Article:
Thursday, October 6, 2011


ESA has announced the selection of its next two science missions.  The Solar Orbiter, which will be a partnership with NASA, will study the sun from as close at 42 million kilometers from its surface.  (NASA's Solar Probe Plus, which is in the definition phase (Phase A), will approach the sun as close as 3.7 million kilometers.)  The Euclid mission will launch a space telescope to study dark energy and dark matter in the universe.  (BBC article)

To follow up on my previous post, the heads of NASA and ESA met to discuss the redefinition of their joint Mars program without success.  Unless NASA's budget problems can be resolved fairly quickly, this will leave NASA with no means to collect and cache samples for an eventual Mars sample return mission.  As I understand ESA's budget, this also leaves ESA without sufficient funds to fly it's ExoMars rover.  ESA apparently will seek new partners to share the financial burden and enable the mission (Russia has been mentioned).  (Aviation Week and Space Technology article)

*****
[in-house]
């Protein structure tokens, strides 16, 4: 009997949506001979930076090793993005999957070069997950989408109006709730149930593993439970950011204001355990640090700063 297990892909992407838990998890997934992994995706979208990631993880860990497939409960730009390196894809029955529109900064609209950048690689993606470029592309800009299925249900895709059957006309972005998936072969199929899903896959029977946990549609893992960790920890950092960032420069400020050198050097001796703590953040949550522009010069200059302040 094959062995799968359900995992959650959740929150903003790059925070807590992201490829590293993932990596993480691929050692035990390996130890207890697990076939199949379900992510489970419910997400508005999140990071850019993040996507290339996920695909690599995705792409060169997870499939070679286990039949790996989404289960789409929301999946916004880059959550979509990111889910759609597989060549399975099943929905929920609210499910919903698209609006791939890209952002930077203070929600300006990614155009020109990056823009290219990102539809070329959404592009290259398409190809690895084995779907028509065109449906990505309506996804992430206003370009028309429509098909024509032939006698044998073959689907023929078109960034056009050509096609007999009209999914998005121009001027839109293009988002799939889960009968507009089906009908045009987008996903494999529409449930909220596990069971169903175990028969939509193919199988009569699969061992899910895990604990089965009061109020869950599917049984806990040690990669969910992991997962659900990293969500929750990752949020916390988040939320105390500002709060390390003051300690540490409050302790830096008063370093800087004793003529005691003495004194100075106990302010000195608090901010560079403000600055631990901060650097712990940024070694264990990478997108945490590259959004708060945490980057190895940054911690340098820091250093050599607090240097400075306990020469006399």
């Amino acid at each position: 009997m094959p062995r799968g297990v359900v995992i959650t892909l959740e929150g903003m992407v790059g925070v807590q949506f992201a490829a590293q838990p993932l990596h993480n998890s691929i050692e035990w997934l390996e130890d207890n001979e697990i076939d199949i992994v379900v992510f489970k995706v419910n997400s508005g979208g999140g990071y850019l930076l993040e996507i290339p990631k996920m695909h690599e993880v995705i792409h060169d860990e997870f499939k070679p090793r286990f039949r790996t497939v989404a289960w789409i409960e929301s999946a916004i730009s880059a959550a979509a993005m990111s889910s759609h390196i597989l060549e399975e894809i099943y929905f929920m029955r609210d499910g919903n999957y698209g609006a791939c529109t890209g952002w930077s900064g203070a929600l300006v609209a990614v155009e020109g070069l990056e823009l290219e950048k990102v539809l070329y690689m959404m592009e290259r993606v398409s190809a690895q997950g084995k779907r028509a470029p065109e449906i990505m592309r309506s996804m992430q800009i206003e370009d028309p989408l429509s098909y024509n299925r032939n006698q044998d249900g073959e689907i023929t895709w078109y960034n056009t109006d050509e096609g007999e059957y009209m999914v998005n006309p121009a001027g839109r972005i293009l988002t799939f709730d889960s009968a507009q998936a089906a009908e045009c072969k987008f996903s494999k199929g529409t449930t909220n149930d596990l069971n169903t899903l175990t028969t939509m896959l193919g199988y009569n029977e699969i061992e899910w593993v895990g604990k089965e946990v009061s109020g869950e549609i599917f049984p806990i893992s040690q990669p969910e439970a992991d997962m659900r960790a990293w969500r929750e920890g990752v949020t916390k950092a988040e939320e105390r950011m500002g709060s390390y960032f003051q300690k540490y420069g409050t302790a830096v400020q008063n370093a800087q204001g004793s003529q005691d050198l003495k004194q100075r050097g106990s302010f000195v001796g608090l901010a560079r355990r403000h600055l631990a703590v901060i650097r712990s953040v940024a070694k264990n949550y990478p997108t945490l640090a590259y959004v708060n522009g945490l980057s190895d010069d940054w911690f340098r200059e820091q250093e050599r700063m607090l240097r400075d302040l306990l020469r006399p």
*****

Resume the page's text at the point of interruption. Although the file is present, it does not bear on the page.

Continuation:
To highlight NASA's budget problems, the agency apparently is considering ending the Cassini mission at Saturn without completing it's current mission planned to end in 2017.  This tidbit comes from the meeting announcement for the next Outer Planets Analysis Group (OPAG) meeting: "NASA has entered an era of strong fiscal constraints, and is struggling to maintain its commitments to missions in development and in flight. Community input will be vital in preserving robust Outer Planets Exploration. This OPAG meeting accordingly will focus on threats to the Cassini Solstice mission, implementation of the Planetary Science Decadal Survey, an update on European plans, and studies of potential missions to Europa." (

1 comment:

  1. Article from Lou Friedman, former head of the Planetary Society :

    The end of Europa Orbiter and SIM were just the beginning of the end.